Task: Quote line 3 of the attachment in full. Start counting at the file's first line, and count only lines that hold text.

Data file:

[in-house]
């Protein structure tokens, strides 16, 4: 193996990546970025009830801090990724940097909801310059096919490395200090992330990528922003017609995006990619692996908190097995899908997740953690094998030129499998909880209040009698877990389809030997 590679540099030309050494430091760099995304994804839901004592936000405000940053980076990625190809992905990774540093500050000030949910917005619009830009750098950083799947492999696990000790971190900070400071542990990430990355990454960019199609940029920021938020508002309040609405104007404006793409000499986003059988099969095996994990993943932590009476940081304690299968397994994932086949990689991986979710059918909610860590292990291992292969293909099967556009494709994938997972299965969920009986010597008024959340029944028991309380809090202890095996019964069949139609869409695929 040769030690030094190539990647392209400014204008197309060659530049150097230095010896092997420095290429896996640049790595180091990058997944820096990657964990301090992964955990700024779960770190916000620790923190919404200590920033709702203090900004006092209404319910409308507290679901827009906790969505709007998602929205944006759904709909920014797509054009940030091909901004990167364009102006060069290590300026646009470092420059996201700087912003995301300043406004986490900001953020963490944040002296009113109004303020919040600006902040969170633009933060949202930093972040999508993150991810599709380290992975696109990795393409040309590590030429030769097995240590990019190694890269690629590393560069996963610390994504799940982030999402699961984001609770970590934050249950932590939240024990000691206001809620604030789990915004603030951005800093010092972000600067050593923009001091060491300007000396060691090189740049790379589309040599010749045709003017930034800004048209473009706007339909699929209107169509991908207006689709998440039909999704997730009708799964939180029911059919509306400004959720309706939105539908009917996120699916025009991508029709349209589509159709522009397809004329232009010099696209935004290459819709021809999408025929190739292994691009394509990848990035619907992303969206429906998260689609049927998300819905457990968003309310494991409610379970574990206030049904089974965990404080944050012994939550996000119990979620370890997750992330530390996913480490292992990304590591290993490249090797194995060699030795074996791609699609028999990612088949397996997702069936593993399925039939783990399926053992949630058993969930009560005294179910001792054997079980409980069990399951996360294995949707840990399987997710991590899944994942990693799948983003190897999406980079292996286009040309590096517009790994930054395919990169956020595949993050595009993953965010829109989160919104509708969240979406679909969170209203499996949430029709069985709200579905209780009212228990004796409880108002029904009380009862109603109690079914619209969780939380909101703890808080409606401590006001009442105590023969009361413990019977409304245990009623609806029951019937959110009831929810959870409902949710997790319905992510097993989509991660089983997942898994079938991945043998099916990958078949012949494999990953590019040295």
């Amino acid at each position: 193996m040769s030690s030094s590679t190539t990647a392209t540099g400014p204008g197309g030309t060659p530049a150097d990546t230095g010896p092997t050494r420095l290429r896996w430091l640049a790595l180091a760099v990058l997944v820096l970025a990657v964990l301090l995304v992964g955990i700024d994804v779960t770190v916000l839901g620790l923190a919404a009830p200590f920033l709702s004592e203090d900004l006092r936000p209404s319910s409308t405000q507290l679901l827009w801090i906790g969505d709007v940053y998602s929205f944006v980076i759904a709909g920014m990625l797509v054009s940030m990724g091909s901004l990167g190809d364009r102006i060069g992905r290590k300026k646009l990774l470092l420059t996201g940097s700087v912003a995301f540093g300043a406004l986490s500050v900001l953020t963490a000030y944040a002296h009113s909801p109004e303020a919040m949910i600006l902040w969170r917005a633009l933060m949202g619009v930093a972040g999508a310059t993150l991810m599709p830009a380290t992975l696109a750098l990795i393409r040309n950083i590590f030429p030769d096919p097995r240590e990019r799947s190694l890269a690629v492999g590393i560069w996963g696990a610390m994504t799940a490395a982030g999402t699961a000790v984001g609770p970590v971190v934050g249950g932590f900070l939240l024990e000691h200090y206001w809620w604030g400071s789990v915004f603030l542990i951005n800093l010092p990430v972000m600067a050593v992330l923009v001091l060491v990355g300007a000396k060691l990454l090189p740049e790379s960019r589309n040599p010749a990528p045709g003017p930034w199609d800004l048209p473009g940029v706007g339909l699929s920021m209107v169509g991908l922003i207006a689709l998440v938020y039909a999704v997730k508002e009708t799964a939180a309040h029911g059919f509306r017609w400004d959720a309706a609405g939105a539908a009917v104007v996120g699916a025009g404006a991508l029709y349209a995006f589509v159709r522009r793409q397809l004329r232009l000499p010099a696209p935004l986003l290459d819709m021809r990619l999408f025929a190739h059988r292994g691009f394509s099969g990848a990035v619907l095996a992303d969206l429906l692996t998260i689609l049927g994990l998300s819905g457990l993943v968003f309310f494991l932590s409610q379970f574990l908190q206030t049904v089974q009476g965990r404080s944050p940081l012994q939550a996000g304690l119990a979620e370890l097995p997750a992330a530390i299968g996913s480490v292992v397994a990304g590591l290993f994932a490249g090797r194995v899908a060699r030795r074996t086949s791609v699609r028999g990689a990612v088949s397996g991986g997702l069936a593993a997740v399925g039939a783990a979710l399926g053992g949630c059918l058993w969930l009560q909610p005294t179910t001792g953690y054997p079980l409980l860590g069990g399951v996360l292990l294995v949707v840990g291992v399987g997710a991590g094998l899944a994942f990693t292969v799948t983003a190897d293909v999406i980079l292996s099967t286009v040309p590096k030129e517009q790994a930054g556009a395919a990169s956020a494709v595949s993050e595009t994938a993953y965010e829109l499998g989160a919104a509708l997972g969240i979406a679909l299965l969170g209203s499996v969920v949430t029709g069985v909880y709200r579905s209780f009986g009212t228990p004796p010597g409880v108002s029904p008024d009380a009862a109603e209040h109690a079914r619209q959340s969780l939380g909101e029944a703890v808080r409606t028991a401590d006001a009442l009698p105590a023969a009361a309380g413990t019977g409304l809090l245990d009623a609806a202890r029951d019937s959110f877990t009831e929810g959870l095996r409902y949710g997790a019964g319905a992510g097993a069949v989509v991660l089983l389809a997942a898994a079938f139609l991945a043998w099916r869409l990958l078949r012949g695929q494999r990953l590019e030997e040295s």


């Amino acid at each position: 193996m040769s030690s030094s590679t190539t990647a392209t540099g400014p204008g197309g030309t060659p530049a150097d990546t230095g010896p092997t050494r420095l290429r896996w430091l640049a790595l180091a760099v990058l997944v820096l970025a990657v964990l301090l995304v992964g955990i700024d994804v779960t770190v916000l839901g620790l923190a919404a009830p200590f920033l709702s004592e203090d900004l006092r936000p209404s319910s409308t405000q507290l679901l827009w801090i906790g969505d709007v940053y998602s929205f944006v980076i759904a709909g920014m990625l797509v054009s940030m990724g091909s901004l990167g190809d364009r102006i060069g992905r290590k300026k646009l990774l470092l420059t996201g940097s700087v912003a995301f540093g300043a406004l986490s500050v900001l953020t963490a000030y944040a002296h009113s909801p109004e303020a919040m949910i600006l902040w969170r917005a633009l933060m949202g619009v930093a972040g999508a310059t993150l991810m599709p830009a380290t992975l696109a750098l990795i393409r040309n950083i590590f030429p030769d096919p097995r240590e990019r799947s190694l890269a690629v492999g590393i560069w996963g696990a610390m994504t799940a490395a982030g999402t699961a000790v984001g609770p970590v971190v934050g249950g932590f900070l939240l024990e000691h200090y206001w809620w604030g400071s789990v915004f603030l542990i951005n800093l010092p990430v972000m600067a050593v992330l923009v001091l060491v990355g300007a000396k060691l990454l090189p740049e790379s960019r589309n040599p010749a990528p045709g003017p930034w199609d800004l048209p473009g940029v706007g339909l699929s920021m209107v169509g991908l922003i207006a689709l998440v938020y039909a999704v997730k508002e009708t799964a939180a309040h029911g059919f509306r017609w400004d959720a309706a609405g939105a539908a009917v104007v996120g699916a025009g404006a991508l029709y349209a995006f589509v159709r522009r793409q397809l004329r232009l000499p010099a696209p935004l986003l290459d819709m021809r990619l999408f025929a190739h059988r292994g691009f394509s099969g990848a990035v619907l095996a992303d969206l429906l692996t998260i689609l049927g994990l998300s819905g457990l993943v968003f309310f494991l932590s409610q379970f574990l908190q206030t049904v089974q009476g965990r404080s944050p940081l012994q939550a996000g304690l119990a979620e370890l097995p997750a992330a530390i299968g996913s480490v292992v397994a990304g590591l290993f994932a490249g090797r194995v899908a060699r030795r074996t086949s791609v699609r028999g990689a990612v088949s397996g991986g997702l069936a593993a997740v399925g039939a783990a979710l399926g053992g949630c059918l058993w969930l009560q909610p005294t179910t001792g953690y054997p079980l409980l860590g069990g399951v996360l292990l294995v949707v840990g291992v399987g997710a991590g094998l899944a994942f990693t292969v799948t983003a190897d293909v999406i980079l292996s099967t286009v040309p590096k030129e517009q790994a930054g556009a395919a990169s956020a494709v595949s993050e595009t994938a993953y965010e829109l499998g989160a919104a509708l997972g969240i979406a679909l299965l969170g209203s499996v969920v949430t029709g069985v909880y709200r579905s209780f009986g009212t228990p004796p010597g409880v108002s029904p008024d009380a009862a109603e209040h109690a079914r619209q959340s969780l939380g909101e029944a703890v808080r409606t028991a401590d006001a009442l009698p105590a023969a009361a309380g413990t019977g409304l809090l245990d009623a609806a202890r029951d019937s959110f877990t009831e929810g959870l095996r409902y949710g997790a019964g319905a992510g097993a069949v989509v991660l089983l389809a997942a898994a079938f139609l991945a043998w099916r869409l990958l078949r012949g695929q494999r990953l590019e030997e040295s």